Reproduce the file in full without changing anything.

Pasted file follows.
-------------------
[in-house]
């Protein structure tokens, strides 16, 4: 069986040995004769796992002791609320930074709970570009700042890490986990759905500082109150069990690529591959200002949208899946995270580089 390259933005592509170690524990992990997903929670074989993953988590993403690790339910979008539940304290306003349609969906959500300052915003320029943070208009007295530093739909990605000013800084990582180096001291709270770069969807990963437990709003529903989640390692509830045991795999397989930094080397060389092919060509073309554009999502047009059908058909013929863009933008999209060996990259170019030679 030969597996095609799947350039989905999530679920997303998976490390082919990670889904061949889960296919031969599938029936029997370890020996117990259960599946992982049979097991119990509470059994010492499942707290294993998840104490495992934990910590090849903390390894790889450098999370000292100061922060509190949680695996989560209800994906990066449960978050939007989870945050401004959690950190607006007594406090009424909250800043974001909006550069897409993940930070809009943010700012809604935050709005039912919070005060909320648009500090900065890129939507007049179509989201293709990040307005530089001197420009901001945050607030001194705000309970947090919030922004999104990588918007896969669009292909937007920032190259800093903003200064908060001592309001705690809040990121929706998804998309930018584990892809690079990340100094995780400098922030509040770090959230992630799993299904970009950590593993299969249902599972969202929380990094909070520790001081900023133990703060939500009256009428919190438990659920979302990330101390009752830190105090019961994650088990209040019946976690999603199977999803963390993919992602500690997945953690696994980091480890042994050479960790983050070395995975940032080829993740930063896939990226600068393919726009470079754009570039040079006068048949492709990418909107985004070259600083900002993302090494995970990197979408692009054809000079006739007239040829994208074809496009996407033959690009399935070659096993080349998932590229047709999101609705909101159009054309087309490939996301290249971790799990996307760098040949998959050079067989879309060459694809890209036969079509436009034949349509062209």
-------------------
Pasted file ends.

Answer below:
[in-house]
């Protein structure tokens, strides 16, 4: 069986040995004769796992002791609320930074709970570009700042890490986990759905500082109150069990690529591959200002949208899946995270580089 390259933005592509170690524990992990997903929670074989993953988590993403690790339910979008539940304290306003349609969906959500300052915003320029943070208009007295530093739909990605000013800084990582180096001291709270770069969807990963437990709003529903989640390692509830045991795999397989930094080397060389092919060509073309554009999502047009059908058909013929863009933008999209060996990259170019030679 030969597996095609799947350039989905999530679920997303998976490390082919990670889904061949889960296919031969599938029936029997370890020996117990259960599946992982049979097991119990509470059994010492499942707290294993998840104490495992934990910590090849903390390894790889450098999370000292100061922060509190949680695996989560209800994906990066449960978050939007989870945050401004959690950190607006007594406090009424909250800043974001909006550069897409993940930070809009943010700012809604935050709005039912919070005060909320648009500090900065890129939507007049179509989201293709990040307005530089001197420009901001945050607030001194705000309970947090919030922004999104990588918007896969669009292909937007920032190259800093903003200064908060001592309001705690809040990121929706998804998309930018584990892809690079990340100094995780400098922030509040770090959230992630799993299904970009950590593993299969249902599972969202929380990094909070520790001081900023133990703060939500009256009428919190438990659920979302990330101390009752830190105090019961994650088990209040019946976690999603199977999803963390993919992602500690997945953690696994980091480890042994050479960790983050070395995975940032080829993740930063896939990226600068393919726009470079754009570039040079006068048949492709990418909107985004070259600083900002993302090494995970990197979408692009054809000079006739007239040829994208074809496009996407033959690009399935070659096993080349998932590229047709999101609705909101159009054309087309490939996301290249971790799990996307760098040949998959050079067989879309060459694809890209036969079509436009034949349509062209």